Celebrating the 10th Anniversary of the Groundbreaking Network for Pancreatic Organ Donors with Diabetes (nPOD) Program, JDRF Announces $15 Million in Funding with The Helmsley Charitable Trust

—Research enabled by nPOD cells and tissues has advanced the scientific understanding of type 1 diabetes and proven the importance of organ donation to science for the past decade —

NEW YORK, April 24, 2018 — This National Donate Life Month, JDRF, the leading global organization funding type 1 diabetes (T1D) research, and The Leona M. and Harry B. Helmsley Charitable Trust announced their renewed funding for the Network for Pancreatic Organ donors with Diabetes (nPOD) to continue transformative T1D research.

JDRF organized and developed nPOD to investigate how and why T1D develops and has committed $10.5 million over the next five years to expand research on how the disease progresses in humans. The Helmsley Charitable Trust has separately committed $4.7 million in continued support.

nPOD is both a collaborative network of scientists and the world’s largest biobank of pancreatic tissue and samples of the human pancreas. For the past 10 years, this open research consortium has collected and processed organ donations that include the pancreas and other relevant tissues from donors who had – or were at increased risk for – T1D. In order to foster scientific partnership, nPOD makes samples available, without cost, to investigators around the world for research.

“Thanks to nPOD, in the past decade, collaborative researchers have reversed several long-held dogmas about type 1 diabetes,” said Gina Agiostratidou, Ph.D., Helmsley’s Type 1 Diabetes Program Director. “This research may hold the key to what causes T1D, ways to predict those at higher risk of developing T1D, and ultimately, how to treat it.”

Led by renowned T1D researcher Mark Atkinson, Ph.D., nPOD has supported more than 300 investigators in over 20 countries and processed 50,000 tissue samples for analysis. Dr. Atkinson is a Professor in the Departments of Pathology and Pediatrics at the University of Florida, Director of the University of Florida Diabetes Institute, and Chairman of the JDRF Research Advisory Committee. The scientific direction of nPOD is overseen by an outside Scientific Advisory Board, comprised of prominent diabetes investigators across the country.

“The human pancreas is difficult to study while inside the body, but through the generosity of individuals who donate their pancreas and other organs, researchers are making advances toward a world without type 1 diabetes,” explains Aaron Kowalski, Ph.D., JDRF Chief Mission Officer. “We believe nPOD has the potential to do for T1D what tissue banks did to accelerate the development of cancer therapies.”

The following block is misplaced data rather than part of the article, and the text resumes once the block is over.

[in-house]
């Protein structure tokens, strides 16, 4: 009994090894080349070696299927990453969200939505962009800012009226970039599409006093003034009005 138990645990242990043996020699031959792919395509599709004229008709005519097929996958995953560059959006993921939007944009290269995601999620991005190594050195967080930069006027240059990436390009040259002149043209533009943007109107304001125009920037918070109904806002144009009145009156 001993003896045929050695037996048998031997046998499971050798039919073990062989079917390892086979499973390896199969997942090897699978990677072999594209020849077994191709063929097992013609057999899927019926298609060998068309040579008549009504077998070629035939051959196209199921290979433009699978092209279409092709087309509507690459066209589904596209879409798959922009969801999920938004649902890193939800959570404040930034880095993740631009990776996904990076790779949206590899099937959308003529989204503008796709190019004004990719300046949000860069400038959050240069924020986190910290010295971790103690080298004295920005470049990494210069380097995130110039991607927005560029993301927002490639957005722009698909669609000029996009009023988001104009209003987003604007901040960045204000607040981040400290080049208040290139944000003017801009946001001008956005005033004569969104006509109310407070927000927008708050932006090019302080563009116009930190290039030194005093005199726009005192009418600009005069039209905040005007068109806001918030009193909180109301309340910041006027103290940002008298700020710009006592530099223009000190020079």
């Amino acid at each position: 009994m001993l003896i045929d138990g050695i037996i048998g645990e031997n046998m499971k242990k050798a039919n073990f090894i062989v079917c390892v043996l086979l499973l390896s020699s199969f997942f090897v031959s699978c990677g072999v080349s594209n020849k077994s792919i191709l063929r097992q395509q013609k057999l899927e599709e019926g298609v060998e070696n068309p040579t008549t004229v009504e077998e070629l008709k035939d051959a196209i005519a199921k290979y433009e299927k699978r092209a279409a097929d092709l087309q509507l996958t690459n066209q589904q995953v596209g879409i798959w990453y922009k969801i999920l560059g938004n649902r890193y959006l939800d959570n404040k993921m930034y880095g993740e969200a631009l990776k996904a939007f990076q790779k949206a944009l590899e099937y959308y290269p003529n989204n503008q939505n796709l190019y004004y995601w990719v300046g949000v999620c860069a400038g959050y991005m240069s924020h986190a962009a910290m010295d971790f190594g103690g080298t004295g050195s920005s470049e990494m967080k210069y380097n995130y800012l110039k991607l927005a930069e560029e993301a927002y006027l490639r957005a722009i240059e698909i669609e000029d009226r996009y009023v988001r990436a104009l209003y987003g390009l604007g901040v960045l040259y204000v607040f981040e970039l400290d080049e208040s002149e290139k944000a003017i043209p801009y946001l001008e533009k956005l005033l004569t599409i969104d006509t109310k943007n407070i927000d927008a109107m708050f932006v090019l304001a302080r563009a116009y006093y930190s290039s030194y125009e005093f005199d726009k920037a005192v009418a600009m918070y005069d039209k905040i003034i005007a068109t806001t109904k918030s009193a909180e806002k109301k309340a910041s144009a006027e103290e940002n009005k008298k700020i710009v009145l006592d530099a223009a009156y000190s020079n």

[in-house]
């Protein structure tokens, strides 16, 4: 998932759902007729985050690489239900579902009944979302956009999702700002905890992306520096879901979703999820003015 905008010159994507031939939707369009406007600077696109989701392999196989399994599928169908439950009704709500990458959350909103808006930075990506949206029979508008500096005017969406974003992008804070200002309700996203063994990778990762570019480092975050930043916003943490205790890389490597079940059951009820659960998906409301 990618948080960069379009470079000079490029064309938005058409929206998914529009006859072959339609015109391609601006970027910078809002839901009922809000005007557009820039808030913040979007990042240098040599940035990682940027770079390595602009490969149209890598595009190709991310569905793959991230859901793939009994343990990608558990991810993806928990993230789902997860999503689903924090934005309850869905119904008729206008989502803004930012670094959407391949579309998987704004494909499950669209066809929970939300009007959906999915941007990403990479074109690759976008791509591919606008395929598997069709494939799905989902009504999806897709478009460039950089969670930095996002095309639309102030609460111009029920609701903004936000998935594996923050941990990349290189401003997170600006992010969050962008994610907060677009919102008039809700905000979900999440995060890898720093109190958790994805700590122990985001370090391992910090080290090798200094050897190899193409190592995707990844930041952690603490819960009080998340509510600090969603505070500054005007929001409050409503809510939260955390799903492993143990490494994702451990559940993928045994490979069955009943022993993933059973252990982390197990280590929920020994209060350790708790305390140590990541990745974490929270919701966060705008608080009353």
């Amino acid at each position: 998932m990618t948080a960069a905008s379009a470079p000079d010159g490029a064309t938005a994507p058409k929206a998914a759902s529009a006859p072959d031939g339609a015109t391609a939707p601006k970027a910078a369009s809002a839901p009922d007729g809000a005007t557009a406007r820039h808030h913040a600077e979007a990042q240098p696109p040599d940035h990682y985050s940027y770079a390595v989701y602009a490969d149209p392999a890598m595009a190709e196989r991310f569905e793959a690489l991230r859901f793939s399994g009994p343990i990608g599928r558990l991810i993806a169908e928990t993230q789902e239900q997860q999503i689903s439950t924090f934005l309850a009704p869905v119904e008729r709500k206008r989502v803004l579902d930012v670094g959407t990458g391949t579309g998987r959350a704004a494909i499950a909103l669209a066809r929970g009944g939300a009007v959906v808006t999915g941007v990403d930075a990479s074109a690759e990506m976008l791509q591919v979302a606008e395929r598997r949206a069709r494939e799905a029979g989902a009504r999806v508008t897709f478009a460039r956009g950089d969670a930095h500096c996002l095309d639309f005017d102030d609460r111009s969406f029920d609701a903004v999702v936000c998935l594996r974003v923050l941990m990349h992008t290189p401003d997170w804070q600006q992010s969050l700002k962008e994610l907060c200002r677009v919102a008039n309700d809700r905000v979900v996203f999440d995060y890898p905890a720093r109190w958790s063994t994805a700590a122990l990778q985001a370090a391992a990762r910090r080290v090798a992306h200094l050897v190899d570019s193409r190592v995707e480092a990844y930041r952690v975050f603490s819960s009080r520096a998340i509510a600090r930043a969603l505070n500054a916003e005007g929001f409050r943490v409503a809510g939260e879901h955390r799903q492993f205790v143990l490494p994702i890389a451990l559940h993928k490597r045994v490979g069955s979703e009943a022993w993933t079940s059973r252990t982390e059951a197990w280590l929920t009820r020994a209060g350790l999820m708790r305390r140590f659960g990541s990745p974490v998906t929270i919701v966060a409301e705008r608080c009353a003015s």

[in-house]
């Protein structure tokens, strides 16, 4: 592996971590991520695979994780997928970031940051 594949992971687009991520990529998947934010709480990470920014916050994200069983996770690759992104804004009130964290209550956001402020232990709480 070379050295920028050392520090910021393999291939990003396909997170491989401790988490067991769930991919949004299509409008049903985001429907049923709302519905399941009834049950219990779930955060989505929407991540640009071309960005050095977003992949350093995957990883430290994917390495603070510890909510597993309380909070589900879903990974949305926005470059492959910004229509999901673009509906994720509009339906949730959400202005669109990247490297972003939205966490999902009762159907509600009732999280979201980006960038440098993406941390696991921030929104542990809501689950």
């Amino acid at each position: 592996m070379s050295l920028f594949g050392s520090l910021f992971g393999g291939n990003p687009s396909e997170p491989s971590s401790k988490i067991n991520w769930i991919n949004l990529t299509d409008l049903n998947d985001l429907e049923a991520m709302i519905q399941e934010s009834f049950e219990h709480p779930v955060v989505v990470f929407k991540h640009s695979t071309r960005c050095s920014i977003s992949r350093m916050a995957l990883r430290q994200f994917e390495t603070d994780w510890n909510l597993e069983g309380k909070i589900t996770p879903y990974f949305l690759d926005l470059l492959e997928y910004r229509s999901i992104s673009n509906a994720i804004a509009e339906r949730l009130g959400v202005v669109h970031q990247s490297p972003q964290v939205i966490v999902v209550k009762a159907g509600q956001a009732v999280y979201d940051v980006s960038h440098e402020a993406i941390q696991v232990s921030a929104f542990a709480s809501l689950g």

JDRF and Helmsley, through support of nPOD and other initiatives, are transforming T1D research by advancing the number of investigations performed using human samples. Nearly 250 studies using human samples are currently being performed by nPOD scientists alone. By giving researchers around the globe access to these resources, nPOD facilitates collaboration on scientific questions related to autoimmunity, the role that viruses have in triggering T1D, dysfunctional insulin production, T1D diagnosis, and more. This collaboration provides an important complement to clinical trials.

To learn more about becoming an nPOD donor, visit www.jdrfnpod.org/about/organ-donor-information.



About T1D
Type 1 diabetes (T1D) is an autoimmune disease in which a person’s pancreas stops producing insulin, a hormone that enables people to get energy from food. It occurs when the body’s immune system attacks and destroys the insulin-producing cells in the pancreas, called beta cells. While its causes are not yet entirely understood, scientists believe that both genetic factors and environmental triggers are involved. Its onset has nothing to do with diet or lifestyle. There is nothing you can do to prevent T1D, and—at present—nothing you can do to get rid of it.

About nPOD
The Network for Pancreatic Organ donors with Diabetes (nPOD) is a multi-national, collaborative investigation funded by JDRF and designed to further scientific understanding of the causes of type 1 diabetes (T1D). T1D is an autoimmune disorder that results in destruction of cells in the pancreas that make insulin. For more information about nPOD, please visit www.jdrfnpod.org.

About JDRF
JDRF is the leading global organization funding type 1 diabetes (T1D) research. Our mission is to accelerate life-changing breakthroughs to cure, prevent and treat T1D and its complications. To accomplish this, JDRF has invested more than $2 billion in research funding since our inception. We are an organization built on a grassroots model of people connecting in their local communities, collaborating regionally for efficiency and broader fundraising impact, and uniting on a national stage to pool resources, passion, and energy. We collaborate with academic institutions, policymakers, and corporate and industry partners to develop and deliver a pipeline of innovative therapies to people living with T1D. Our staff and volunteers throughout the United States and our six international affiliates are dedicated to advocacy, community engagement and our vision of a world without T1D. For more information, please visit jdrf.org or follow us on Twitter: @JDRF

About The Helmsley Charitable Trust
The Leona M. and Harry B. Helmsley Charitable Trust aspires to improve lives by supporting exceptional efforts in the U.S. and around the world in health and select place-based initiatives. Since beginning active grantmaking in 2008, Helmsley has committed more than $2 billion for a wide range of charitable purposes. For more information, visit www.helmsleytrust.org.


Media Contacts:

Ayana Young, 212-859-7895